We had the dogs with us, of course, which got a little exciting at times as I was trying to take a few pictures while someone would come up to ask about the dogs and to get in a few pats. Kelly is a little reserved but Annie loves the attention and will usually roll onto her back for a few belly rubs from her newest best friend. I’d be pointing my camera toward the falls and suddenly I’d have a view of the sky and on my way to a prat fall. But it was fun and Celia would usually be able to save the day.
We had a reality check in TB. I started noticing that, even considering any advantage in the exchange rate (less than 4% at the time), the prices for food & household items in Canada- stuff you’d buy at WalMart- were (and I’m sure still are) 10%-20% higher than in the US before you consider taxes. Restaurants were even worse… maybe 30%. We knew that fuel prices were going to be higher… been that way forever. Maybe they balance budgets thru cheaper rents or lower property prices. Dunno as we never had the chance to compare those prices.
15-17 July 2010
|Along the hwy to Neys PP|
When we’d finally convinced ourselves we were restocked, we left Thunder Bay for Neys Provincial Park following the west and then north shores of L Superior. Provincial parks are roughly equivalent to a state park in the US and our experience suggests that the provinces work harder at keeping them natural (no cutting wood, no picking up down-wood, etc.). They also keep the camp sites as natural as possible which can make it difficult to park in the site if you’re a putz like me. Neys was our introduction to the PPs and what an introduction it was.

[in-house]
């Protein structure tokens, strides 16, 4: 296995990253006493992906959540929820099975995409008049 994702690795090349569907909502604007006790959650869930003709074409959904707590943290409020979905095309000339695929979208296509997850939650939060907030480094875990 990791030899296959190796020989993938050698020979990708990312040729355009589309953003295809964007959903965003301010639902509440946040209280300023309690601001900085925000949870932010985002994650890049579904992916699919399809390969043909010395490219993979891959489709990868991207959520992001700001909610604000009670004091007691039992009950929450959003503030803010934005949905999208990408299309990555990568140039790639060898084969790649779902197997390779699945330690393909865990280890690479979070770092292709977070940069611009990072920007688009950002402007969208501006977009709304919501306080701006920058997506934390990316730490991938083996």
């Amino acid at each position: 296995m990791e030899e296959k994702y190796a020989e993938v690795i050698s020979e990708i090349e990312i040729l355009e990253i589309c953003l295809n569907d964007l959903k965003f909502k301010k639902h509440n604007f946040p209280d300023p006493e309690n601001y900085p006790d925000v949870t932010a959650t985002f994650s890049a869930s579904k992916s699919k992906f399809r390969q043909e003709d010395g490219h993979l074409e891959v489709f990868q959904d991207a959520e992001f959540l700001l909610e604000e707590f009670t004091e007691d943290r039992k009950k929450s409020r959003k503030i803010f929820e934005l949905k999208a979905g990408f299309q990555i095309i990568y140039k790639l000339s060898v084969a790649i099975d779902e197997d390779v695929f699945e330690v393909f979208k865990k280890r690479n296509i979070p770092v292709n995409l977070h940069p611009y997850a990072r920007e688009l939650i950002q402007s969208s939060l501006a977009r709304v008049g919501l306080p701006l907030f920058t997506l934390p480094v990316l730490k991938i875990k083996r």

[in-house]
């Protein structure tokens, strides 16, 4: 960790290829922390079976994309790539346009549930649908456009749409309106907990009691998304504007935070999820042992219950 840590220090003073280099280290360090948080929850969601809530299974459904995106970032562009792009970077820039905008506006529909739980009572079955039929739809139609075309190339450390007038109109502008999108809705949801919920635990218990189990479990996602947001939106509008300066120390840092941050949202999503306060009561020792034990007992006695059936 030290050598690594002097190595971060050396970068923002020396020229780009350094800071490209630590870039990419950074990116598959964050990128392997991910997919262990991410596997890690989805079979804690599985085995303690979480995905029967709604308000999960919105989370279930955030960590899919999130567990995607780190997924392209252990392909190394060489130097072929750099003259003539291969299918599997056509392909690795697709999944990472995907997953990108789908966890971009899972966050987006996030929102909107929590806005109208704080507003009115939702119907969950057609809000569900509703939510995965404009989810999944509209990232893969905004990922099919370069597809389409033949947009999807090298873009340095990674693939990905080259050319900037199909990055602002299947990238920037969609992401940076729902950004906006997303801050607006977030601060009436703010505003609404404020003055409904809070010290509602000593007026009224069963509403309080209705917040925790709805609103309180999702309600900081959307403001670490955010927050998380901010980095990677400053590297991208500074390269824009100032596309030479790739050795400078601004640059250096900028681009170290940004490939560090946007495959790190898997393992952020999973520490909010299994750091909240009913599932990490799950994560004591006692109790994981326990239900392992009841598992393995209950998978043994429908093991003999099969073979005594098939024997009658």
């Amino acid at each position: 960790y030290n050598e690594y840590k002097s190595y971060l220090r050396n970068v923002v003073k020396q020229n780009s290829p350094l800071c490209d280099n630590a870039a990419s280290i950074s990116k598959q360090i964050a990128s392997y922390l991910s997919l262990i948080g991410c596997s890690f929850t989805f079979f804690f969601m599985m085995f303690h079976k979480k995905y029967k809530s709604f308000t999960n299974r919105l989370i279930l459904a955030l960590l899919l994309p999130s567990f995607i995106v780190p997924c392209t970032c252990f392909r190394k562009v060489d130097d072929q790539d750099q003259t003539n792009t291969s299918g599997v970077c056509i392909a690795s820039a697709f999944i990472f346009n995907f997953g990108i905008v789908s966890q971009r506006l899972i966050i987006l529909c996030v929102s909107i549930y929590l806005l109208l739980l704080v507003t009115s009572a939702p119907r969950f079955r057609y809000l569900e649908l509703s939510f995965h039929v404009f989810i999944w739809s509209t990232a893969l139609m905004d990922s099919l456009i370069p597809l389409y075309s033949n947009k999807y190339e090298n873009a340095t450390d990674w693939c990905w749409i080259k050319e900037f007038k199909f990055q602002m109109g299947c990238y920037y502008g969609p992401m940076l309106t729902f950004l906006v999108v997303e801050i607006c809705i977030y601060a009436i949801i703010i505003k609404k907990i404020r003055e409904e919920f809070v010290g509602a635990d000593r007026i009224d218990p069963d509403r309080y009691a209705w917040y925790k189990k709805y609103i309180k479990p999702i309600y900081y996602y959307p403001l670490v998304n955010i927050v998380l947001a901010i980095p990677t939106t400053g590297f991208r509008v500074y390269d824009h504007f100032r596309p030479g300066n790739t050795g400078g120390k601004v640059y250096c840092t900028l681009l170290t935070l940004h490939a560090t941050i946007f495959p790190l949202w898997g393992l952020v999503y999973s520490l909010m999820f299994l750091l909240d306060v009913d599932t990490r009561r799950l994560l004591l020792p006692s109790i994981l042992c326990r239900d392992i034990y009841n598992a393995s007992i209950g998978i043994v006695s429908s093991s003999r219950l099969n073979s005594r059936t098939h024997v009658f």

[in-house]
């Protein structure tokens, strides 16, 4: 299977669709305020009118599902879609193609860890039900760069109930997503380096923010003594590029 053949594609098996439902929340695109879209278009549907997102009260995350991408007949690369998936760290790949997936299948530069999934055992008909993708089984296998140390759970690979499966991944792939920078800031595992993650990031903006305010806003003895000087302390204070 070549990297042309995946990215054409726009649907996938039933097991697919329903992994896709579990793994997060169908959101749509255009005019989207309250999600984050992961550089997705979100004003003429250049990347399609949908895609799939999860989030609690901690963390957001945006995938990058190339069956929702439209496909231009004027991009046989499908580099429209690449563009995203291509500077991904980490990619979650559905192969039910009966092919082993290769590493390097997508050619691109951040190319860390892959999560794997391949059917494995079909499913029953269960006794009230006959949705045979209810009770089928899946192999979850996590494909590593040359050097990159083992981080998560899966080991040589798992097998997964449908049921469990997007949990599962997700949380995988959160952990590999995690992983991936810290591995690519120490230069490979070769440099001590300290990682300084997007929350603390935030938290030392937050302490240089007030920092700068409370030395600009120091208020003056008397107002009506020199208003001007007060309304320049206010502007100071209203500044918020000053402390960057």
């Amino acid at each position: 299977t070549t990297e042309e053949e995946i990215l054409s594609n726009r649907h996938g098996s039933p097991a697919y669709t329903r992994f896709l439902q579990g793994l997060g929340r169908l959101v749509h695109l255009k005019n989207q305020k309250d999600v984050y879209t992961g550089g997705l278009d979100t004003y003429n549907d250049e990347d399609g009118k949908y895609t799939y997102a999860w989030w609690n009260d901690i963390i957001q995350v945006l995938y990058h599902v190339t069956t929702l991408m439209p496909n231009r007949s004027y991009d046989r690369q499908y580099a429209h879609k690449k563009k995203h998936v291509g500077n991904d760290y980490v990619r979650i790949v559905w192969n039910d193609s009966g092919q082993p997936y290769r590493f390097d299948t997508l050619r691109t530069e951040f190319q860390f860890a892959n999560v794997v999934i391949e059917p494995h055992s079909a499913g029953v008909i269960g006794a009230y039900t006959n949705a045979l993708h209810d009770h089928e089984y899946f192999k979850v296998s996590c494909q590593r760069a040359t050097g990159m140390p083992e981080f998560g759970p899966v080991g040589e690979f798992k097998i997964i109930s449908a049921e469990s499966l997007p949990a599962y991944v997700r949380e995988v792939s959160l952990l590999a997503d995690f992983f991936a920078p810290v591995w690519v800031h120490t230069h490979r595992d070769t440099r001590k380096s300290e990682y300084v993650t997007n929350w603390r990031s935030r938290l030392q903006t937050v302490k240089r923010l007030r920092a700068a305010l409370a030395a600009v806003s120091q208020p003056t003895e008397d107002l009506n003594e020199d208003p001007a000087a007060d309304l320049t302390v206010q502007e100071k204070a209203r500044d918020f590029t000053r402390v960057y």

|What a view of L Superior!|
I’d found a web site that allows a visitor to make reservations on line. It took a lot of fiddling but I managed to find a pull-thru site with 30A hydro. I don’t know about the other provincial parks in Ontario, but Neys didn’t have sewer connections at any site. They do have dump stations so was going to be high-end dry camping: water and power, no sewer. Our site was facing the shore of L Superior and provided a view of the lake worthy enough to grace a poster. What a spectacular camp site.
The ranger that checked us in suggested pulling in opposite the normal direction so we could have the view thru our rear window. I eye-balled it, but it appeared that the 2 trees standing as sentinels at the entrance to the site were going to keep that from happening. Bummer. It was a great suggestion. It took some fussing but we eventually got situated and had a comfortable site.
|The beach across from our camp site|
Dogs are not allowed on the beach (another bummer!) which really limited what we could do. However, we were able to use the trails without restriction so we could hike.
Hiking required some caution. Ontario (and perhaps other provinces) is having a problem with invasive growth of Giant Hog Weed. The plant, originally from China, can be highly toxic and under the right circumstances has caused blindness. Our first walk near our campground found us dodging around a half dozen of these big nasties.
|Our neighbor’s rig|